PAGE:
random thoughts from the interlude

I’m starting to understand why people stay put.  To stay where one has deepest roots, to remain where one understands and is understood, to continue on where one is content and has no significant qualms has a certain charm.  For reasons—some chance, some well-planned, others perhaps even strategic—all serendipitous, I have left a piece of myself in places far and wide and carry different shades of home with me from each place.  Some are merely specks on my history—where I have visited others but have felt immediately at home, struck blindly, yet comfortably, with the thought ‘yeah, I could live here.’  Others are cities, towns, houses, airports that I’ve worn well—I’ve grown accustomed to their faces, as it were.

Yet, stubbornly, I insist on Louisville as Home.  Which always causes confusion when people try to figure out my trajectory—Kentucky, New Jersey, Texas, Pennsylvania, and probably a handful in between.

With every move comes the excitement of another dot on the map, another place to settle and figure out and explore and discover the wonders and the curiosities that make each place unique.  And then with the goodbyes—always bittersweet.  There’s always something next, but in order to explore the next thing, to move on to the next step, or even to return home (or one of them), something must be left behind.  And with that, part of who I am—part of who I am becoming.  And like all things it’s painful—growing pains maybe?  Or just the familiar, though never assuaged, pang of homesickness.  In this case, though, the home is not a specific place, but a feeling of ease, comfort, knowing and peace.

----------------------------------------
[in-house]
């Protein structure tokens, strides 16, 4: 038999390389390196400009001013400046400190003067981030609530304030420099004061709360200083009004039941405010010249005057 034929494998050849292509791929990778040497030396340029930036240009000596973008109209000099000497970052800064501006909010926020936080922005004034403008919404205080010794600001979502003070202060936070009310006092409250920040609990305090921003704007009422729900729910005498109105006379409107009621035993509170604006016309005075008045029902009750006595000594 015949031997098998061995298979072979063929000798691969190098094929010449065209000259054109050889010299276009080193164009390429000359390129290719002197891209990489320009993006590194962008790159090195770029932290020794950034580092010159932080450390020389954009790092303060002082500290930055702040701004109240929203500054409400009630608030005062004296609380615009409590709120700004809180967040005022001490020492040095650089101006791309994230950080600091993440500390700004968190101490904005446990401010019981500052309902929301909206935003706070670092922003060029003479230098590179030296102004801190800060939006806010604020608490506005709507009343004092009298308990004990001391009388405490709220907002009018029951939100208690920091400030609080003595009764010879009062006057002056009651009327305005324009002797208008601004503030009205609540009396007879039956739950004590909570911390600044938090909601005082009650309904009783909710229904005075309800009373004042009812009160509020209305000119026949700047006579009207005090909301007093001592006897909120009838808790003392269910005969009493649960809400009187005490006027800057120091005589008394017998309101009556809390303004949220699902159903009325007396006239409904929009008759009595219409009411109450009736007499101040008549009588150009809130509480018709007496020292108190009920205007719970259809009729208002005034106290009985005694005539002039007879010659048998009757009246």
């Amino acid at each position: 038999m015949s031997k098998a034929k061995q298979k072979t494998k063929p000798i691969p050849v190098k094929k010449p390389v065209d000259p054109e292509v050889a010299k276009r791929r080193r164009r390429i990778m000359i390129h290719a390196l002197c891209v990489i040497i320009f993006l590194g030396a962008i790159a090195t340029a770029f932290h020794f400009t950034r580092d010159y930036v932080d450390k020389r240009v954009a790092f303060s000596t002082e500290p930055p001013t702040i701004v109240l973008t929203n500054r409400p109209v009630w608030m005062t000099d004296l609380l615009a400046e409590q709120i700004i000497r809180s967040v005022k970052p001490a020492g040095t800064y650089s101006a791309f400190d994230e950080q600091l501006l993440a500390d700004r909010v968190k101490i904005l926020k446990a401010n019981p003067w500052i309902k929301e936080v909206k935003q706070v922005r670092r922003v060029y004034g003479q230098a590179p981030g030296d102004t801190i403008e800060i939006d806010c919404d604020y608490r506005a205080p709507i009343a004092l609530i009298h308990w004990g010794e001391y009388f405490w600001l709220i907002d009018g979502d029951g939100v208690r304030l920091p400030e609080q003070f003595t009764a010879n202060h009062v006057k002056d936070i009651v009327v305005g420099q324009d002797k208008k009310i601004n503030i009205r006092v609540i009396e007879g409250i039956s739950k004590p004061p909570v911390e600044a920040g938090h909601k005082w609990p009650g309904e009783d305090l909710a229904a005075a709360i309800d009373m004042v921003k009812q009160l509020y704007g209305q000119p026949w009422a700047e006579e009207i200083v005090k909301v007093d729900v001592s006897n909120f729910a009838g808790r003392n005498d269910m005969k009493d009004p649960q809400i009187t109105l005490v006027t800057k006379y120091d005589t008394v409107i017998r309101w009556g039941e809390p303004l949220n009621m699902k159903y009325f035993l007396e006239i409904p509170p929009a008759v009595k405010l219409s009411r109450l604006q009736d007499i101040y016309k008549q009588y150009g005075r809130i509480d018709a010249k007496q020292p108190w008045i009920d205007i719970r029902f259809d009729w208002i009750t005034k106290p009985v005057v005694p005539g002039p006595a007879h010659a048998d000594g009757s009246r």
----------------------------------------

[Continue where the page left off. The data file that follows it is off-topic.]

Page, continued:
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My life as a perpetual student (going on 24 years now) has given me a collection of homes and families that stretches across the map, but has also inured me to the sense of restlessness.  We all sense this restlessness in the search for feeling at home.  When we move away, our new homes will never feel the same as the comfort of the walls or the streets we leave behind.  A sense of feeling like a stranger in a strange land haunts us to varying degrees, at least for a time.

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Home finds us in surprising ways.  Often in the midst of our restlessness, in the midst of our searching, in the midst of “I-won’t-be-here-long” and “just-for-a-bit” we find ourselves at home.  We find persons and places along our journey that serve, for a time, as a resting place for our weary, questioning, and restless bodies, souls, and spirits.  Out of the sense of already-but-not-yet, often without realizing it, and without planning it, we find ourselves at home.